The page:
Friday, March 3, 2017

Getting a handle

Handling and testing the fluting hammer 

Today I had a couple of hours in the workshop, so I decided to put a handle on the fluting starter hammer I made last week at Tharwa forge, and then tested it by putting in a flute. The rest of my time was spent remembering how to get fluting right, and cleaning up my hammer work.

Steps to handling/ rehandling.

Parts: hammer head, wedge, handle
Other tools: Sharpies, sandpaper, draw knife, vice, soft hammer (wood/ rubber/ plastic)

Draw the inner circle of the handle head on the top of the wood
Draw the length of the head  on the shaft of the handle
Put the handle in a vice very firmly
Use your drawknife to cut the extra wood away so the handle will not quite fit in the head
Rotate several times to get the cuts even
Set the handle upright and make a straight cut across the top of the handle for the wedge
Check the size now the cut is made
Carefully cut and sand as necessary to make the handle just fit
Set the handle upright and place the head onto the handle
Tap the wedge into the cut on the top of the handle very gently with the soft hammer.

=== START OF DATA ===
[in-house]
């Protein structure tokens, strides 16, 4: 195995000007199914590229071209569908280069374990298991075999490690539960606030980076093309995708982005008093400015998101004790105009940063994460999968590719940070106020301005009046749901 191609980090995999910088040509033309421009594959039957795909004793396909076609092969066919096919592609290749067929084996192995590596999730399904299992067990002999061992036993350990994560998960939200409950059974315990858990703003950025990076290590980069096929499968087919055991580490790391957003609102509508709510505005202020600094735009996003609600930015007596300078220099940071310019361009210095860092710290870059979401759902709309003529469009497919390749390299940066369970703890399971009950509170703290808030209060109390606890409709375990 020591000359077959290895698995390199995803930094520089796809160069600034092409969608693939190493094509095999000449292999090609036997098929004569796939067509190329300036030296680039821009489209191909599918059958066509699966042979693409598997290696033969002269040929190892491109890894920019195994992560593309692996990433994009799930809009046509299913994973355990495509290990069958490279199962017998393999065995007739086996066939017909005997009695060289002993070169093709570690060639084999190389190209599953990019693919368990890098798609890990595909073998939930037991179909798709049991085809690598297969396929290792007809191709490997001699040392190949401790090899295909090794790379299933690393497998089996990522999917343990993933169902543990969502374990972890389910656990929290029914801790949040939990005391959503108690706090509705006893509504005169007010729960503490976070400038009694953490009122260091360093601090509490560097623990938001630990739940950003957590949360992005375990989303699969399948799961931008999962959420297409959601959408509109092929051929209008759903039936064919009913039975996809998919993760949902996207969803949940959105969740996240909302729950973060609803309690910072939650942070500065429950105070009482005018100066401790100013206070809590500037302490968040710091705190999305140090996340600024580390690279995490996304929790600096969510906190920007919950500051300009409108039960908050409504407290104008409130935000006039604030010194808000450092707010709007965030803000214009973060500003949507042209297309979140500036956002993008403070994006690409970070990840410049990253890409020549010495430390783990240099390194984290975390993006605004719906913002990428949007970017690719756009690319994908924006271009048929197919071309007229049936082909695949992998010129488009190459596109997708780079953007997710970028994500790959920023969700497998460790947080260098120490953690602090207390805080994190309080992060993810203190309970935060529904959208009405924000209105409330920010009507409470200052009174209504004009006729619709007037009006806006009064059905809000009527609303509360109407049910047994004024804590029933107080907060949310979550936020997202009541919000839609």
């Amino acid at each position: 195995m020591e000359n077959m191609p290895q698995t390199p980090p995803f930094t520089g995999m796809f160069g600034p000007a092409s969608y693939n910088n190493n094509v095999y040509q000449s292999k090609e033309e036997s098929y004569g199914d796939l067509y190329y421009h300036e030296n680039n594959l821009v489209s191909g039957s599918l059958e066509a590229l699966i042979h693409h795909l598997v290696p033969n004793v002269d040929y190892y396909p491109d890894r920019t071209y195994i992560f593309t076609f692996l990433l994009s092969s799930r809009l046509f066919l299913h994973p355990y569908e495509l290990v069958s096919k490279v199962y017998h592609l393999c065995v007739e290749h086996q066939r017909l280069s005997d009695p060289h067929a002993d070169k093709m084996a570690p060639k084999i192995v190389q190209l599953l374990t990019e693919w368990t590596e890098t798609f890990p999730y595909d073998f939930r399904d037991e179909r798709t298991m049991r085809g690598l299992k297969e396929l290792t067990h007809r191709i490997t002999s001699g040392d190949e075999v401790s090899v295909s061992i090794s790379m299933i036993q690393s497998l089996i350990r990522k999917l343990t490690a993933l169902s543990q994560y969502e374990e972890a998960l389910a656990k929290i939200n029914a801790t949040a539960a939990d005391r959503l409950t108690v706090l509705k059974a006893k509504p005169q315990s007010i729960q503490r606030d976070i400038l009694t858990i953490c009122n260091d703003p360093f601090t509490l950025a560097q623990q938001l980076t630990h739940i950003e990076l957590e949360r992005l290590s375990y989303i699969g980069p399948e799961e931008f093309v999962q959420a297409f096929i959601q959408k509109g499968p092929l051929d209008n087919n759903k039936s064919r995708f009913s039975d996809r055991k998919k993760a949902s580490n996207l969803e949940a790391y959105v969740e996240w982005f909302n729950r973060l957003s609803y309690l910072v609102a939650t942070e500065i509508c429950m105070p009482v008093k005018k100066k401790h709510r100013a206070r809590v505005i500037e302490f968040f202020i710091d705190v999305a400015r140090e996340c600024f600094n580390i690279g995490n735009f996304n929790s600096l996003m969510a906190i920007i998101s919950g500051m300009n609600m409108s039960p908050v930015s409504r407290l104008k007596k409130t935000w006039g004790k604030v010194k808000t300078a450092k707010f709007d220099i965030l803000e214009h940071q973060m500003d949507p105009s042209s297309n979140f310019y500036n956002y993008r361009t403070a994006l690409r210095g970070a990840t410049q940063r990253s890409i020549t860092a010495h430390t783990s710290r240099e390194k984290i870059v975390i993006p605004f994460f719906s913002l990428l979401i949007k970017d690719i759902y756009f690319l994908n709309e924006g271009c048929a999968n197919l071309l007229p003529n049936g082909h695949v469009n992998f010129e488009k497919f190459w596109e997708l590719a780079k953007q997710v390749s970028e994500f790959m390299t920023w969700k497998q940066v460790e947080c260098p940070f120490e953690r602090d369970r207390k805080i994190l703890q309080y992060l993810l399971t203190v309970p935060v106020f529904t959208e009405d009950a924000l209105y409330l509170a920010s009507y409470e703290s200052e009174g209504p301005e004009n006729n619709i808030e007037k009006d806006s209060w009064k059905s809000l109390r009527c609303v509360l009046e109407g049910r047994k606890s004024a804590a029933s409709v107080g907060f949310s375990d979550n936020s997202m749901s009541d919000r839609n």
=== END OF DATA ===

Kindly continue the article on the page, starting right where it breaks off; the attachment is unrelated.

Draw knife in my hands, "handle to be" tight in the vice

I handled up my fluting hammer and my plannishing hammer in this manner. In the picture you can tell I used commercial handles by the stickers - this is expensive, and next time I want to buy hardwood dowel and carve my own handle. Cheap and more customised. You will also seem that I have cross hatched markings on my hammers - this is made by simply pressing my vice into the handle hard - the vice has a steel cross hatch gripp pattern that presses into the wood and works quite nicely as a very simple grip.


My fluting starter is done by using a triangular trench cut into some railway track with an angle grinder. The work is place above the trench, and the back of the work is hit with my custom fluting starter hammer. This is a very coarse way to start fluting, however it is fast and can be done with one person rapidly. Essentially it is something like the use of a cold chisel, with the idea being to start the flute rather than cut the metal, this the end is rounded rather than chisel sharp. Also I know I will be missing by a few mm each time, so all edges are rounded. 

With two people I would use it much more like a cold chisel, but do not have sufficient hands to hold the work, the fluting hammer, and the striking hammer.
Four fluted knees at top,
The fluting starter hammer on top of the trenched railway track in the middle
The plannishing hammer also with fresh handle at the bottom

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